Politics

Obama’s Internet Surrender May Empower Bad Actors

Another bucket list item checked off for the president, another failure of GOP Congress to check his power

On Oct. 1, regulatory control over a significant portion of Internet infrastructure will be transferred from the U.S. government to a multinational, private organization composed of unelected officials.

“Friday is the potential point at which Obama can transfer control of the supervision of the internet from the United States to the international system,” former U.N. Ambassador John Bolton said on “The Laura Ingraham Show” Thursday.

“Friday is the potential point at which Obama can transfer control of the supervision of the internet from the United States to the international system.”

Bolton is oversimplifying to some extent — the United States does not oversee the general supervision of the world wide web; no entity does.

But what the United States has been overseeing since the 1990s is the IANA, which is responsible for the allocation of things like global IP addresses, AS numbers, and DNS root zones — it is effectively the internet’s master directory of all numbers relating to Internet Protocol (IP) and the mechanism that ensures traffic can flow freely across the internet.

“This is the concrete manifestation of the loss of sovereignty,” Bolton continued. “Once we cede control to the international system, we will never get it back and the internet as we know it will disappear forever.”

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Those opposed to the move, like Bolton, say that an independent ICANN based on a multi-stakeholder model inevitably opens the organization — and the entire DNS — to the influence of anti-American, anti-Democratic regimes.

“It will give the regimes like Russia, China, Iran, North Korea — you name it — control over something that they neither deserve nor will benefit the rest of the world,” Bolton said.

Proponents of this argument point to the fact that an IANA subject to U.S. government oversight is an IANA subject to First Amendment protections. “Is ICANN bound by the First Amendment?” Cruz asked ICANN CEO and President Goran Marby at a hearing earlier in September. “To my understanding — no,” Marby replied.

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While ICANN has put in place measures to protect a free and open internet once it is in full independent control of IANA, it’s forgotten a crucial fact that potentially leaves it open to government influence. By acting as an effective extension of the government, ICANN currently has an antitrust exemption — an exemption it would lose.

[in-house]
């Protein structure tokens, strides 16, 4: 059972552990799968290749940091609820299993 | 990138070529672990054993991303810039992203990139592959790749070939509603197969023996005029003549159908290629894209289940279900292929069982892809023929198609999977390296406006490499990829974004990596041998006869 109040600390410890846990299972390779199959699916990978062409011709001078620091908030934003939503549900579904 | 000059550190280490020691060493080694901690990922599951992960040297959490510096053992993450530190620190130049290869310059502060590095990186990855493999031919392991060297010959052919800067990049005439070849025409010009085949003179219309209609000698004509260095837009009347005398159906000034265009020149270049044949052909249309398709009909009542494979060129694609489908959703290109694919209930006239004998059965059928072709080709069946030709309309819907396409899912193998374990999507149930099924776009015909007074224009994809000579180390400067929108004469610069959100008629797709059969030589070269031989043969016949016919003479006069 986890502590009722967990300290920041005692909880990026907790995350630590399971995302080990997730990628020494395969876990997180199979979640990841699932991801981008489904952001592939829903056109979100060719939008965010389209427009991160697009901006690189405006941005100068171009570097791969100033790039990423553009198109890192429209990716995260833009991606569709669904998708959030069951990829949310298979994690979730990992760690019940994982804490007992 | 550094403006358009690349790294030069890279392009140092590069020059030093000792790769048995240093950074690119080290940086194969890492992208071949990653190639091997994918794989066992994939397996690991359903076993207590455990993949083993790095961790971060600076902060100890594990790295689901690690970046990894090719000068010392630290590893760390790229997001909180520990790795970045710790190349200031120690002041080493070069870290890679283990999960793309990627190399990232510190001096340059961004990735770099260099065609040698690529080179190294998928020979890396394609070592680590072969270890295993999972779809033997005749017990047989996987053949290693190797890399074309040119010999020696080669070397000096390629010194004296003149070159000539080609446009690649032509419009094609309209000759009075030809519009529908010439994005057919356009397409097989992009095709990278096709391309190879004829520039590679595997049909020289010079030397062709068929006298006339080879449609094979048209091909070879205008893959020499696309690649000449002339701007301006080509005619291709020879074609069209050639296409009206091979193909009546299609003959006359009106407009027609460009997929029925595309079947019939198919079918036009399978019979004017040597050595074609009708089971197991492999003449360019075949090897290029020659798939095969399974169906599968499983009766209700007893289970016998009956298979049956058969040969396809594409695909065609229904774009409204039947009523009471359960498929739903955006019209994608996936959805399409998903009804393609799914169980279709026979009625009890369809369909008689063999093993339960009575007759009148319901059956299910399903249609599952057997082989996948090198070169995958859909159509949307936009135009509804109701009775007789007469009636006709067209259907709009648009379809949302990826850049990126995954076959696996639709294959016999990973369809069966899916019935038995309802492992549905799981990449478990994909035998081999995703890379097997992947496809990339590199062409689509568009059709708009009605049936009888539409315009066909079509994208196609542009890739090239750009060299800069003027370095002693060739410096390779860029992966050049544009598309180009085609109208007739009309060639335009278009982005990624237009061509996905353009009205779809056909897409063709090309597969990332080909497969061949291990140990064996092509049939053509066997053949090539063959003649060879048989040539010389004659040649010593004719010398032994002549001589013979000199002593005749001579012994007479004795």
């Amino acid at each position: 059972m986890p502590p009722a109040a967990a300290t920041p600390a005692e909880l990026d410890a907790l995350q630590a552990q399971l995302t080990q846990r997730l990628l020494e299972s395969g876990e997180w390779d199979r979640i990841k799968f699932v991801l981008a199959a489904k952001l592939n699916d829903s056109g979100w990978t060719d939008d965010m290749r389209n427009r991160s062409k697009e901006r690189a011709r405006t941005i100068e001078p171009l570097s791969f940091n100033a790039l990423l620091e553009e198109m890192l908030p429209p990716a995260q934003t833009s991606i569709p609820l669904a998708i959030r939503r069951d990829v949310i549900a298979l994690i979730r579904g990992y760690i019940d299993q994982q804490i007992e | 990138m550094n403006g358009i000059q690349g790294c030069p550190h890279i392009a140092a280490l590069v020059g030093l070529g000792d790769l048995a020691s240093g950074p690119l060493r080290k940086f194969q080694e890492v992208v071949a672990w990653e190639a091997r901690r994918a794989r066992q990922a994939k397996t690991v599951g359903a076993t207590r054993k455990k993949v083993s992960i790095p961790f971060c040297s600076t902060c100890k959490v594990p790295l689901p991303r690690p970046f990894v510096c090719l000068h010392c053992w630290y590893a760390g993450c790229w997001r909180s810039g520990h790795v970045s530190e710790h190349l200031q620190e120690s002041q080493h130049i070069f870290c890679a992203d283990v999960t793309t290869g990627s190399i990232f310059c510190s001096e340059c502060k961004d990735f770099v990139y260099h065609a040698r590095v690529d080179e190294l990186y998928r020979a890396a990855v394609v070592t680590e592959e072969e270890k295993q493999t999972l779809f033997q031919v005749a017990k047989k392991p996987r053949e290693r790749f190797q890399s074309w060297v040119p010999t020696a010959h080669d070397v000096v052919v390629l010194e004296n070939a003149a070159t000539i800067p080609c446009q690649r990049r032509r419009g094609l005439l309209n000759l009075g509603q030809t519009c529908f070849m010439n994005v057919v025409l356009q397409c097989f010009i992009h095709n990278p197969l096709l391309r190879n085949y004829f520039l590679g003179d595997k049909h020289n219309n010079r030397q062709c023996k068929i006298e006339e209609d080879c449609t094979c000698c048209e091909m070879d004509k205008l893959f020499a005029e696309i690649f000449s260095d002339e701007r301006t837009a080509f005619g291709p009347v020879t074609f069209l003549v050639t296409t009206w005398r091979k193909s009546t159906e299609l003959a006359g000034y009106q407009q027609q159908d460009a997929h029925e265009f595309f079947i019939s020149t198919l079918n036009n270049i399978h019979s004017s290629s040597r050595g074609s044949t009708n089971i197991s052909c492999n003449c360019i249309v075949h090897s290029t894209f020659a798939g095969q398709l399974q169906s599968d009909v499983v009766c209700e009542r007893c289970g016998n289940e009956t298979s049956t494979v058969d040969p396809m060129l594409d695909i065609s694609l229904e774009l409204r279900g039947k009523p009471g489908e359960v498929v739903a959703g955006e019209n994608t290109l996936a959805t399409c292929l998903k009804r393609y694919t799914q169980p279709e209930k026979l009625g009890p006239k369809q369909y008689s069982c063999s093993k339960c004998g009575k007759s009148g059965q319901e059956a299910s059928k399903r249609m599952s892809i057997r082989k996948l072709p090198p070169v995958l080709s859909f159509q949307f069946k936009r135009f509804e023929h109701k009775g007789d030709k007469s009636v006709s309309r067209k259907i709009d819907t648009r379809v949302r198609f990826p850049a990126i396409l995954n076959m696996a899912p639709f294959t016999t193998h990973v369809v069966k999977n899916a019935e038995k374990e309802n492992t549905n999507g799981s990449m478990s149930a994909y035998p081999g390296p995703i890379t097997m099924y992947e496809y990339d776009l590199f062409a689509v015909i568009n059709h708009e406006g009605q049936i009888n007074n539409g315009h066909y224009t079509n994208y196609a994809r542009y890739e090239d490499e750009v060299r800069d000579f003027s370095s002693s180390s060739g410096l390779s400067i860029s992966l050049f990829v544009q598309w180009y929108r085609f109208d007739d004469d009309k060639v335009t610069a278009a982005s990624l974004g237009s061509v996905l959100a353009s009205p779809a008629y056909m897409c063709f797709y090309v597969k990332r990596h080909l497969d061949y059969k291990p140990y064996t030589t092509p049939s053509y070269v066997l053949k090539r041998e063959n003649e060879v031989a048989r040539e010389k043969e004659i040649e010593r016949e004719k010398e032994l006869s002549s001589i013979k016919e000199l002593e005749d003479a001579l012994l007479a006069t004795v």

Americans for Limited Government received a response from the Obama administration in August after filing a Freedom of Information Act request demanding “all records relating to legal and policy analysis … concerning antitrust issues for the Internet Corporation for Assigned Names and Numbers.” There were no records relating to this crucial question.

“The reason ICANN can operate the entire World Wide Web root zone is that it has the status of a legal monopolist, stemming from its contract with the Commerce Department that makes ICANN an ‘instrumentality’ of government,” L. Gordon Crovitz wrote in The Wall Street Journal in August. “Without the U.S. contract, ICANN would seek to be overseen by another governmental group so as to keep its antitrust exemption,” he explained.

“Authoritarian regimes have already proposed ICANN become part of the U.N. to make it easier for them to censor the internet globally,” Crovitz noted. But in this observation, Crovitz raises another point.

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Authoritarian regimes would much rather ICANN and IANA be subject to supranational national government oversight via an organization like the U.N. A multi-stakeholder model could give such regimes moderate influence but not control.

Moreover, authoritarian regimes can and already do censor the internet in their own countries. In truth, the greatest threat in ICANN getting independent oversight of IANA is not people like Vladimir Putin, but people like George Soros.

The prevailing winds in this country and Europe are for complete control over the tone and timbre of online speech, and ICANN is at present firmly in the hands of the type of globalist liberals who believe that opposition to immigration is hate speech and that those who value national sovereignty are all fascists.

“Can you imagine what the new edicts will be for the personal code of responsibility, the global community hate speech police?” LifeZette Editor-in-Chief Laura Ingraham asked Bolton.

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